The Dizzle vs. The Hulkster: The 3-Strike Policy and Birth of a Hate-a-Maniac

Brandon ScottContributor IIIAugust 17, 2011

The Dizzle vs. The Hulkster: The 3-Strike Policy and Birth of a Hate-a-Maniac

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    Whenever I happen to accidentally tune into Impact Wrestling, a snarl begins to creep across my face when Terry Bollea appears on the screen. 

    I will also occasionally take the time to read a Hulk Hogan-related article here on Bleacher Report and throw a jab or two at the Immortal One when I'm feeling especially disdainful.  What people may not realize is that once upon a time, I, The Dizzle, was a die-hard Hulkamaniac.

    You may now be asking, "If you were a Hulkamaniac, then from whence did all this resentment come?"  Okay, you probably didn't actually use the word 'whence,' and you probably placed the preposition 'from' at the end of the sentence.  But this is how I write.  My apologies, I digress.

    It's a question I had to stop, sit, and ask myself, as the resentment has only grown stronger over the years.  After a retrospective of my Hogan fandom throughout the years, my now, fully-realized hatred of the Hulkster boils down to a single word.

    BETRAYAL... Let's begin.

First Offense: Practice What You Preach

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    It's a given that, if afforded enough time, our heroes will eventually let us down.   That's just the way it is. 

    During my childhood, no man embodied the principles of right-doing and all that is good in humanity more than Hulk Hogan

    Even after learning at a very young age that wrestling was scripted, it didn't matter as Bollea offered a character that I could aspire to emulate, especially having grown up in a fatherless home.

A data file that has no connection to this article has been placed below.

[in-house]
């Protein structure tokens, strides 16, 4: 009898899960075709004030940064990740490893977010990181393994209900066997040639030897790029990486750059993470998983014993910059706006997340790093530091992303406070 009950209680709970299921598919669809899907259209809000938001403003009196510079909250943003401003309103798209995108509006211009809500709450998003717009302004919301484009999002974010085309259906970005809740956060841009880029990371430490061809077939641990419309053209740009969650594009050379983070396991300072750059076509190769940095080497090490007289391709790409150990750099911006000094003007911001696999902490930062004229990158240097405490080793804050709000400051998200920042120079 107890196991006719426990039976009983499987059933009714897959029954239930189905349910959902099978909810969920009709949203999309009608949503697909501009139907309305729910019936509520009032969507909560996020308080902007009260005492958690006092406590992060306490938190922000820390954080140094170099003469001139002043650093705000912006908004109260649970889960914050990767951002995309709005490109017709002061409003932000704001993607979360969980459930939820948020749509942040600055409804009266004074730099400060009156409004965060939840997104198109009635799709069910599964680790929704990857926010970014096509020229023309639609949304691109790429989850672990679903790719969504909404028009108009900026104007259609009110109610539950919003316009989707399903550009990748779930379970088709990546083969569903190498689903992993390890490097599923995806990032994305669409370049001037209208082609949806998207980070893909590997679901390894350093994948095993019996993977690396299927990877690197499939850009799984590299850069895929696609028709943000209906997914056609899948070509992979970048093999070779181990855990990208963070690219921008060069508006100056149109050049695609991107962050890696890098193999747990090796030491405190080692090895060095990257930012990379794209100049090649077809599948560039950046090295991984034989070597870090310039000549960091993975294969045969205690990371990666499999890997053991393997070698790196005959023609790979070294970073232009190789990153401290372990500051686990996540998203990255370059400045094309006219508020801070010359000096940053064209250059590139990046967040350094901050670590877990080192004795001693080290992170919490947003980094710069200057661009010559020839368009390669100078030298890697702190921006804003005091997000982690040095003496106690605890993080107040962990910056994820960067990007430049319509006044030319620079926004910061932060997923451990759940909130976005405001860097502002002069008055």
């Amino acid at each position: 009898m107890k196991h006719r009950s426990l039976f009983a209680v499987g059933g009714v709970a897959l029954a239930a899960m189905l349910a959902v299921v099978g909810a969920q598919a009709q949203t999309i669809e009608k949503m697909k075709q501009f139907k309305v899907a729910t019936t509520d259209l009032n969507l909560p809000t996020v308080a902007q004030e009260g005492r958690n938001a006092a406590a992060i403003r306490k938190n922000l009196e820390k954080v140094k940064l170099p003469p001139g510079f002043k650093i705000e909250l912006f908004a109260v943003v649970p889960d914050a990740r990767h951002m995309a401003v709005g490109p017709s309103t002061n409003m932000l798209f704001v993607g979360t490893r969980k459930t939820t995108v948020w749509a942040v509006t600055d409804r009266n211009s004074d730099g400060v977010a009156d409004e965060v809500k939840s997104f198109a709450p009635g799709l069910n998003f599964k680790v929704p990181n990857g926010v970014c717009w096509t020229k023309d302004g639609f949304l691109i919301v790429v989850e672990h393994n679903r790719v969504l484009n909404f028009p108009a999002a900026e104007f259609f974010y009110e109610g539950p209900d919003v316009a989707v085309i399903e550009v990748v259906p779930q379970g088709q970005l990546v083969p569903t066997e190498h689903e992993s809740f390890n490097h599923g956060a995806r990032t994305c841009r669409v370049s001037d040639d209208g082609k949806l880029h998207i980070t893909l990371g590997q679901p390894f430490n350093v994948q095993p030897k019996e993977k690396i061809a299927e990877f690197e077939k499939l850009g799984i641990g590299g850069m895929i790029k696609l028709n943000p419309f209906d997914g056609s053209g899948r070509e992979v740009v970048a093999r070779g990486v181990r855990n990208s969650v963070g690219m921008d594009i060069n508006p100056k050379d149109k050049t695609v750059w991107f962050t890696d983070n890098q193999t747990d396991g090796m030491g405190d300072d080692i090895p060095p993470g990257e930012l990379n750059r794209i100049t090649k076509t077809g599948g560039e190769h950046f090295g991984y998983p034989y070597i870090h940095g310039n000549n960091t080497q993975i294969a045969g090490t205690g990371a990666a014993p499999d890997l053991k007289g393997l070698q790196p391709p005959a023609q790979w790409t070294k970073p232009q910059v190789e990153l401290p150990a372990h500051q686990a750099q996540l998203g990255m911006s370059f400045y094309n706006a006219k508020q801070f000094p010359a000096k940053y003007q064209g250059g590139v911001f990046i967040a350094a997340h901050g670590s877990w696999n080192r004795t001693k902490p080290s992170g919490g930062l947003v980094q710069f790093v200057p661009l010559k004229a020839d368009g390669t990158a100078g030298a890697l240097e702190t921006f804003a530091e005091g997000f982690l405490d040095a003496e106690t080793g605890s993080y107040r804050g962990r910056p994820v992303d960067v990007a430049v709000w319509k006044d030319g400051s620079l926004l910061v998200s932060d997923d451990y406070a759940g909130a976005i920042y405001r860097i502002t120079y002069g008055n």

I can recall at the age of nine, one of the countless times there was talk of Hulkamania being potentially destroyed by a new foe, Hogan looked into the camera and asked all of his Hulkamaniacs to "pray for the Hulkster." 

    I bolted to my room and prayed my heart out at my bedside that God would give Hogan the strength to overcome the odds.  Knowing that wrestling was "fake," I wasn't so much concerned about the man being defeated as I was worried that they were going to take this entity called Hulkamania that I believed in so much away from me, like they tried to do not too long prior when Hogan lost to the Ultimate Warrior at WM VI. 

    Much as I rode the Warrior bandwagon during his run in the Old Federation, my heart wouldn't allow me to cheer against Hogan when the "Ultimate Challenge" actually took place. 

    I bought into the Hogan mantra of "Prayers, training, and vitamins" hook, line, and sinker.  When I learned that the "vitamins" Hogan himself was taking were of the injectable (and illegal) variety, it was especially disheartening, and the first of many chinks in the armor.

Second Offense: Hogan [thinks He] Knows Best

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    In 2005, Hulk Hogan allowed cameras into his home, and we got an up-close-and-personal view of the Hogan family for the first time. 

    It was an opportunity to see just how deep a sense of entitlement ran in the minds of the Hogan children.  Brooke, who was just as untalented as she was smoking hot, broke into the pop music scene simply by throwing around her father's fake last name. 

    All he had to do was make a phone call, say "It's Hulk. Help me out, brother!" and she was working with some of the biggest names in the industry at the time, including Paul Wall, Scott Storch, and Flo Rida, just to name a few. 

    Now, his piece of work son, Nick.  One day, Nick saw a car driving fast, said "Daddy, I wanna do that!" and he was a professional drift racer the next week. 

    One would think the "Real American" Hogan would be a staunch advocate of hard work and earning your keep within his own home.  But Terry Bollea instilled quite the opposite set of principles in his children, if any at all.  And this is the pattern that leads to the second offense. 

    When that car accident occurred in which Nick Hogan was driving intoxicated and hit a tree head-on, rendering his passenger a virtual vegetable for the rest of his life, Nick got his first dose of reality when he was incarcerated for reckless driving. 

    One would have thought this experience would sober him to the issues of his privileged upbringing.  Then the taped phone calls from prison leaked.  All Nick did was complain about the way he was being treated, and his mother catered to his spoiled sensibilities.